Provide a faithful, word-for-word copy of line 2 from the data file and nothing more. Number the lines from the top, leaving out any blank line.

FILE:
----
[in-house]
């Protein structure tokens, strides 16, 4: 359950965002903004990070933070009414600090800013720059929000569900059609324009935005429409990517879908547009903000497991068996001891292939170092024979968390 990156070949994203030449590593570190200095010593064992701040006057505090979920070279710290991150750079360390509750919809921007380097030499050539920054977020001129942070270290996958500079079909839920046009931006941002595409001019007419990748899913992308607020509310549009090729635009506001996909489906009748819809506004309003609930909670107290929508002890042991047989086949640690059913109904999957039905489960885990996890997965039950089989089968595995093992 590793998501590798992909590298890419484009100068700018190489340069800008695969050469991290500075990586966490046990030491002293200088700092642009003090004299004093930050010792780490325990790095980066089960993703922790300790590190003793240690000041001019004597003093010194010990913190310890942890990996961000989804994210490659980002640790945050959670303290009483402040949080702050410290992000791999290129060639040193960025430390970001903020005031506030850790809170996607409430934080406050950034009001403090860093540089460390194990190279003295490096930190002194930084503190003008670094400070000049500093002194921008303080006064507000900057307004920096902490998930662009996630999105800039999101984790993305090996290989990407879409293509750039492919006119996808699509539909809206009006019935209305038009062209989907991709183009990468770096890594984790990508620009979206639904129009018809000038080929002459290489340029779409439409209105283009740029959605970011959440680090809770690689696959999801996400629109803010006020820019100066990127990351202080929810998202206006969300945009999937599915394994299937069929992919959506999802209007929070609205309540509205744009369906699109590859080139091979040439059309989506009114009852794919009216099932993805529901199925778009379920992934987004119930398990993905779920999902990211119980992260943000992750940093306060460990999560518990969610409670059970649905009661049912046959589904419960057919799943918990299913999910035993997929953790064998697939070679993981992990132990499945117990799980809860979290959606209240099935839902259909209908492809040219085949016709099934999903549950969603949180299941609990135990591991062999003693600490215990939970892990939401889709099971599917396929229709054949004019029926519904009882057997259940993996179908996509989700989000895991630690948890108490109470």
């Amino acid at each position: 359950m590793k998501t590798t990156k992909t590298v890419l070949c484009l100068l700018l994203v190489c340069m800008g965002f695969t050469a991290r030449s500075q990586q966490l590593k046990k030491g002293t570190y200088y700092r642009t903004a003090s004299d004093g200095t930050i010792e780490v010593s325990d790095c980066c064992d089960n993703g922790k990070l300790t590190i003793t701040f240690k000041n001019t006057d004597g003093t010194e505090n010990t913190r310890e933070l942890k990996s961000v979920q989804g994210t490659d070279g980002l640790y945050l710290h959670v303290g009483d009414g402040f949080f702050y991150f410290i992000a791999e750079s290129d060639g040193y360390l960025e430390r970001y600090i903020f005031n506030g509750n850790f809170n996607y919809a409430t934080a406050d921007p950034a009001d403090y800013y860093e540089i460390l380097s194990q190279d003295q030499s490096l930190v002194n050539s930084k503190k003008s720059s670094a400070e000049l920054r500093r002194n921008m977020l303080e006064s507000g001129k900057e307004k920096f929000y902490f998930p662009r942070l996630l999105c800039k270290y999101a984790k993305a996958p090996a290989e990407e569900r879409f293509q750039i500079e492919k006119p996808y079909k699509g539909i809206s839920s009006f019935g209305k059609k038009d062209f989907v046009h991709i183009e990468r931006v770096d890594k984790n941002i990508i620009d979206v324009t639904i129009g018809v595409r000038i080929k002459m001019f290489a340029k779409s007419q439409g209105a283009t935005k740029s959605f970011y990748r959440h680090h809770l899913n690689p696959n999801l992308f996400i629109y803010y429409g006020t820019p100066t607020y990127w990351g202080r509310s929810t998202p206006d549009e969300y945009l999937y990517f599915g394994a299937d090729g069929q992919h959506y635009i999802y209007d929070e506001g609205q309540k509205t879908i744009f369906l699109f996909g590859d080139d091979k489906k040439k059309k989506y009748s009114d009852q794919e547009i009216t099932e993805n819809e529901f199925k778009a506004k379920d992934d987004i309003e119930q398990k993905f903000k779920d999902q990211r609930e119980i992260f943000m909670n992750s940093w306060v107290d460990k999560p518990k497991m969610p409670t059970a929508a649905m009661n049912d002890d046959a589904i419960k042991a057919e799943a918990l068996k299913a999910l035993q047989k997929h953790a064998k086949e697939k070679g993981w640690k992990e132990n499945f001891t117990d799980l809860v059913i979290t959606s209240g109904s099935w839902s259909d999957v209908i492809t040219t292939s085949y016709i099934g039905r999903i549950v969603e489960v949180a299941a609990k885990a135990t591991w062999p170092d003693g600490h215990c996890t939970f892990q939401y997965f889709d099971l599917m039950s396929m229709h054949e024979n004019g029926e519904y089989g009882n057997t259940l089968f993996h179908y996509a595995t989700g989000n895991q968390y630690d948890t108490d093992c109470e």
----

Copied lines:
């Protein structure tokens, strides 16, 4: 359950965002903004990070933070009414600090800013720059929000569900059609324009935005429409990517879908547009903000497991068996001891292939170092024979968390 990156070949994203030449590593570190200095010593064992701040006057505090979920070279710290991150750079360390509750919809921007380097030499050539920054977020001129942070270290996958500079079909839920046009931006941002595409001019007419990748899913992308607020509310549009090729635009506001996909489906009748819809506004309003609930909670107290929508002890042991047989086949640690059913109904999957039905489960885990996890997965039950089989089968595995093992 590793998501590798992909590298890419484009100068700018190489340069800008695969050469991290500075990586966490046990030491002293200088700092642009003090004299004093930050010792780490325990790095980066089960993703922790300790590190003793240690000041001019004597003093010194010990913190310890942890990996961000989804994210490659980002640790945050959670303290009483402040949080702050410290992000791999290129060639040193960025430390970001903020005031506030850790809170996607409430934080406050950034009001403090860093540089460390194990190279003295490096930190002194930084503190003008670094400070000049500093002194921008303080006064507000900057307004920096902490998930662009996630999105800039999101984790993305090996290989990407879409293509750039492919006119996808699509539909809206009006019935209305038009062209989907991709183009990468770096890594984790990508620009979206639904129009018809000038080929002459290489340029779409439409209105283009740029959605970011959440680090809770690689696959999801996400629109803010006020820019100066990127990351202080929810998202206006969300945009999937599915394994299937069929992919959506999802209007929070609205309540509205744009369906699109590859080139091979040439059309989506009114009852794919009216099932993805529901199925778009379920992934987004119930398990993905779920999902990211119980992260943000992750940093306060460990999560518990969610409670059970649905009661049912046959589904419960057919799943918990299913999910035993997929953790064998697939070679993981992990132990499945117990799980809860979290959606209240099935839902259909209908492809040219085949016709099934999903549950969603949180299941609990135990591991062999003693600490215990939970892990939401889709099971599917396929229709054949004019029926519904009882057997259940993996179908996509989700989000895991630690948890108490109470």